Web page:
Top Credit Tips Before Buying a Home

Published on 7/23/2021

Top Credit Tips Before Buying a Home

We all know credit score matters when buying a home. No real way to get around that fact. However, there are ways to plan and act if need be to improve your credit and put yourself in a better place for buying a home. 

What is a credit score?

Your credit score is the overall way the three main credit bureaus, Experian, TransUnion and Equifax, track your record for managing your debts. This, of course, includes how you pay off your debt. A decent score (anything above 700) shows creditors and lenders that you pay your bills on time each month. This in turn shows lenders you’re not likely to have to default on a loan. You are a good investment to them and giving you a mortgage isn’t a huge risk for their institution. 

You want to have your credit score as high as possible before applying for a mortgage. But you also want to keep it steady throughout the process of getting approved and buying a home. More on that below.

How do I improve my credit score?

While this doesn’t happen overnight, there are steps you can take now if you’re worried about your credit. 

Pro Tip: Start thinking about all this early on as you don’t want to be making changes to your credit or adding new lines of credit while you’re applying for a mortgage. Making changes and adding credit can negatively affect your credit in the moment, before ultimately working to improve it. So start early if you’re concerned. 

There are a few components that make up your credit score. And focusing on these can help you understand how to improve it. 

Let’s start with payment history. This one is exactly what it sounds like. If you pay at least the minimum payment on all your debts each month, you’re doing fine in this area. To improve, pay special attention to making those minimum payments on time for all loans including credit cards, car payments, and student loans.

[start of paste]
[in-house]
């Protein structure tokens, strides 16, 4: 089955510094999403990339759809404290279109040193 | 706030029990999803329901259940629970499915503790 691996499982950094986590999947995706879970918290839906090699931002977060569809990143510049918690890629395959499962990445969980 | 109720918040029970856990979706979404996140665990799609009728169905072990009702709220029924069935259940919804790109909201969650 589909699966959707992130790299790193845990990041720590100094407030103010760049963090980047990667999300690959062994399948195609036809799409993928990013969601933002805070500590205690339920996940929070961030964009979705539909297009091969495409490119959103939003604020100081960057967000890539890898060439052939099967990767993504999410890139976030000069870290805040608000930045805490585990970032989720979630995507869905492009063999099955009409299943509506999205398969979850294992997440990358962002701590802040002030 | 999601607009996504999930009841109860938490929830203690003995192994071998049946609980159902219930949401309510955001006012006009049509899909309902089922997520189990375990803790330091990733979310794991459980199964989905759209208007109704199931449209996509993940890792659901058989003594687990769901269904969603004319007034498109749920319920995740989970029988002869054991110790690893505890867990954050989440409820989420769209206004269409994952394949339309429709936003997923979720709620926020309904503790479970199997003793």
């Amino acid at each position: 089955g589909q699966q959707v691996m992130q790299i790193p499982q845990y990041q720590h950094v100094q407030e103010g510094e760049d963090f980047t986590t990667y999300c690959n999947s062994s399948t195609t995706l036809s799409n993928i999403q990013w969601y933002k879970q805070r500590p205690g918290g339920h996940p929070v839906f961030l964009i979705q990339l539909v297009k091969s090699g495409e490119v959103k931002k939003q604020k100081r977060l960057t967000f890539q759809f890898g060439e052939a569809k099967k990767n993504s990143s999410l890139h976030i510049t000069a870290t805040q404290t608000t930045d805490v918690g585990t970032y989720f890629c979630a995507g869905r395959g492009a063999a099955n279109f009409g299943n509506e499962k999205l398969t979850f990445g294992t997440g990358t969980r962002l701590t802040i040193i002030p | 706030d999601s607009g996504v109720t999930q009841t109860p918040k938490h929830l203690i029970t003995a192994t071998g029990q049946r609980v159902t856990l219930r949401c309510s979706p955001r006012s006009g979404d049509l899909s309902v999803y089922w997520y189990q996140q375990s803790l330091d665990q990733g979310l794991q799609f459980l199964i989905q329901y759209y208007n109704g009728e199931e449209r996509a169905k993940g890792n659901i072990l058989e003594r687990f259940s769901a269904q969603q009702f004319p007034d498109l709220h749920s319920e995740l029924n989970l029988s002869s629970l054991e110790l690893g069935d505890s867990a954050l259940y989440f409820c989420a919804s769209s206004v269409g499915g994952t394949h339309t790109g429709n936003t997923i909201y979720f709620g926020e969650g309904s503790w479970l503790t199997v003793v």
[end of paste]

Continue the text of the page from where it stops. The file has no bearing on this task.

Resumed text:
The second aspect to a credit score is utilization. This has to do with how much credit you’re using out of how much is available to you. Typically, you want to be on the lower side of utilization. So if your credit card has a max of $15,000, it’ll reflect better on your score to only be using $2,000 of that rather than $10,000. If you have significant debt out of what’s available to you, consider trying to chip away and get that number lower to improve your score. 

Another part of credit score is history of credit. How long have you been utilizing credit? This speaks to your overall ability to take on debt and then successfully manage and pay that off. If you had no real debt until a couple months ago, this could mean your credit score is rather low. But through time and consistently making payments, it will improve. 

One of the last couple portions that make up your score is having a mix of different types of credits. It actually reflects well on your score to have multiple kinds. So, for example, successfully making on-time payments on a car loan, a student loan and a credit card over time will boost your credit more than only having a credit card. It seems counterintuitive that these bureaus want you to have more debt. But they’re assessing how you can handle different contracts and adhere to those terms for each type of debt. 

The last note was mentioned before. You don’t want to add new lines of credit leading up to applying for a mortgage. This can bring your score down temporarily. If your score is adequate, resist any type of new loan or debt while home shopping. If your score is low, first work on bringing your score up, but do it well before applying.

Get your credit score in check and then confidently apply for a mortgage. Best not to rush into it and get denied a loan. If you have concerns, it’s ok. There are concrete ways here to start working to boost your score.